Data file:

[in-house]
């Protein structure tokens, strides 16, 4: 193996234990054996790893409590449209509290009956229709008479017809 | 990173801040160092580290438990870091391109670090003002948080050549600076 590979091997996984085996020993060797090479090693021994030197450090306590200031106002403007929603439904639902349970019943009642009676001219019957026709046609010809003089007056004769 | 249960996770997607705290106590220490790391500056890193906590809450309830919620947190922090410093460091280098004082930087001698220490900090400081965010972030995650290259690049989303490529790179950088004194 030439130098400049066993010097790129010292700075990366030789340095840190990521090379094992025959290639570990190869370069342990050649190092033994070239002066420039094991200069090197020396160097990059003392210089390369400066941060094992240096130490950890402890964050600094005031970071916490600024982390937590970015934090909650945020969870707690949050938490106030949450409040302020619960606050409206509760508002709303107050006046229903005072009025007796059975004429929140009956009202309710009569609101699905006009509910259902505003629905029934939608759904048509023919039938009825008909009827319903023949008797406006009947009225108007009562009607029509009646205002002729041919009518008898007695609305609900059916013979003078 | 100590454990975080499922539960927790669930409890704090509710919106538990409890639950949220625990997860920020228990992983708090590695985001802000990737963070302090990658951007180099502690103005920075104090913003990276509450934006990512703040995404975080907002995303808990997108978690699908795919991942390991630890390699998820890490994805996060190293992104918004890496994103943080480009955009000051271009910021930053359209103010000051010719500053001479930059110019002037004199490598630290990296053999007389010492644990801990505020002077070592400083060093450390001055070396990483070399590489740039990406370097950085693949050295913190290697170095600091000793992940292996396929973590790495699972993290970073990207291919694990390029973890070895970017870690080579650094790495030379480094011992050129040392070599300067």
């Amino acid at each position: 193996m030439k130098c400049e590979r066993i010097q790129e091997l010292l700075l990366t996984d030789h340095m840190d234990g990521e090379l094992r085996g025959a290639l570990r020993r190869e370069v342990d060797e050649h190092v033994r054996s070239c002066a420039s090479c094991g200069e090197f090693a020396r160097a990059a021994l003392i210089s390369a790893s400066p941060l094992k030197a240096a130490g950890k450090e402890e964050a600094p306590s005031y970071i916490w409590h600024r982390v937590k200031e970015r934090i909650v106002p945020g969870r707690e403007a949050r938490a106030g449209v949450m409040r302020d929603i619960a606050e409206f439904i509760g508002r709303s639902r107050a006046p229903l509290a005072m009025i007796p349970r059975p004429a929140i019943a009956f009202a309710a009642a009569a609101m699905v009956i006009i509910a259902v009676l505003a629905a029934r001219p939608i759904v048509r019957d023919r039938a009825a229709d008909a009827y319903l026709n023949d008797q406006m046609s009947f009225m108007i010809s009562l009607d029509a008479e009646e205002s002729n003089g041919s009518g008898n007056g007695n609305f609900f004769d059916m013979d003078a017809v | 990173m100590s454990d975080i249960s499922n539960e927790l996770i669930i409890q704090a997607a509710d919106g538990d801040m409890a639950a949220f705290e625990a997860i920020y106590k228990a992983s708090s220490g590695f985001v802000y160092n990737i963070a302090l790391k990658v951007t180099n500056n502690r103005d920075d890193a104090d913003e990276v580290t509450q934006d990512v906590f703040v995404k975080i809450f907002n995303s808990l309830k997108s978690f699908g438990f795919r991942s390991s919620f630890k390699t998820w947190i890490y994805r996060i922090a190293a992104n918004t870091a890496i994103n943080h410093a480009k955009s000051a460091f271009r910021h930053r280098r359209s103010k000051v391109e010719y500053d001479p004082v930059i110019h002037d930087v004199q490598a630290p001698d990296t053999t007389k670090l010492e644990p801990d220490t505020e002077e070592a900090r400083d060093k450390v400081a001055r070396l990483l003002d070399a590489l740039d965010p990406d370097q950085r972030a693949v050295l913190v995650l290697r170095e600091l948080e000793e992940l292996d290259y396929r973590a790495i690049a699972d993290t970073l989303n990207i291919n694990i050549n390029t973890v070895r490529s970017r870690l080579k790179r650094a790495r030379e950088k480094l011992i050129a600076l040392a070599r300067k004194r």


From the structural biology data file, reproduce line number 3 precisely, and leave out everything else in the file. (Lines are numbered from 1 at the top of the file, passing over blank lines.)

């Amino acid at each position: 193996m030439k130098c400049e590979r066993i010097q790129e091997l010292l700075l990366t996984d030789h340095m840190d234990g990521e090379l094992r085996g025959a290639l570990r020993r190869e370069v342990d060797e050649h190092v033994r054996s070239c002066a420039s090479c094991g200069e090197f090693a020396r160097a990059a021994l003392i210089s390369a790893s400066p941060l094992k030197a240096a130490g950890k450090e402890e964050a600094p306590s005031y970071i916490w409590h600024r982390v937590k200031e970015r934090i909650v106002p945020g969870r707690e403007a949050r938490a106030g449209v949450m409040r302020d929603i619960a606050e409206f439904i509760g508002r709303s639902r107050a006046p229903l509290a005072m009025i007796p349970r059975p004429a929140i019943a009956f009202a309710a009642a009569a609101m699905v009956i006009i509910a259902v009676l505003a629905a029934r001219p939608i759904v048509r019957d023919r039938a009825a229709d008909a009827y319903l026709n023949d008797q406006m046609s009947f009225m108007i010809s009562l009607d029509a008479e009646e205002s002729n003089g041919s009518g008898n007056g007695n609305f609900f004769d059916m013979d003078a017809v | 990173m100590s454990d975080i249960s499922n539960e927790l996770i669930i409890q704090a997607a509710d919106g538990d801040m409890a639950a949220f705290e625990a997860i920020y106590k228990a992983s708090s220490g590695f985001v802000y160092n990737i963070a302090l790391k990658v951007t180099n500056n502690r103005d920075d890193a104090d913003e990276v580290t509450q934006d990512v906590f703040v995404k975080i809450f907002n995303s808990l309830k997108s978690f699908g438990f795919r991942s390991s919620f630890k390699t998820w947190i890490y994805r996060i922090a190293a992104n918004t870091a890496i994103n943080h410093a480009k955009s000051a460091f271009r910021h930053r280098r359209s103010k000051v391109e010719y500053d001479p004082v930059i110019h002037d930087v004199q490598a630290p001698d990296t053999t007389k670090l010492e644990p801990d220490t505020e002077e070592a900090r400083d060093k450390v400081a001055r070396l990483l003002d070399a590489l740039d965010p990406d370097q950085r972030a693949v050295l913190v995650l290697r170095e600091l948080e000793e992940l292996d290259y396929r973590a790495i690049a699972d993290t970073l989303n990207i291919n694990i050549n390029t973890v070895r490529s970017r870690l080579k790179r650094a790495r030379e950088k480094l011992i050129a600076l040392a070599r300067k004194r």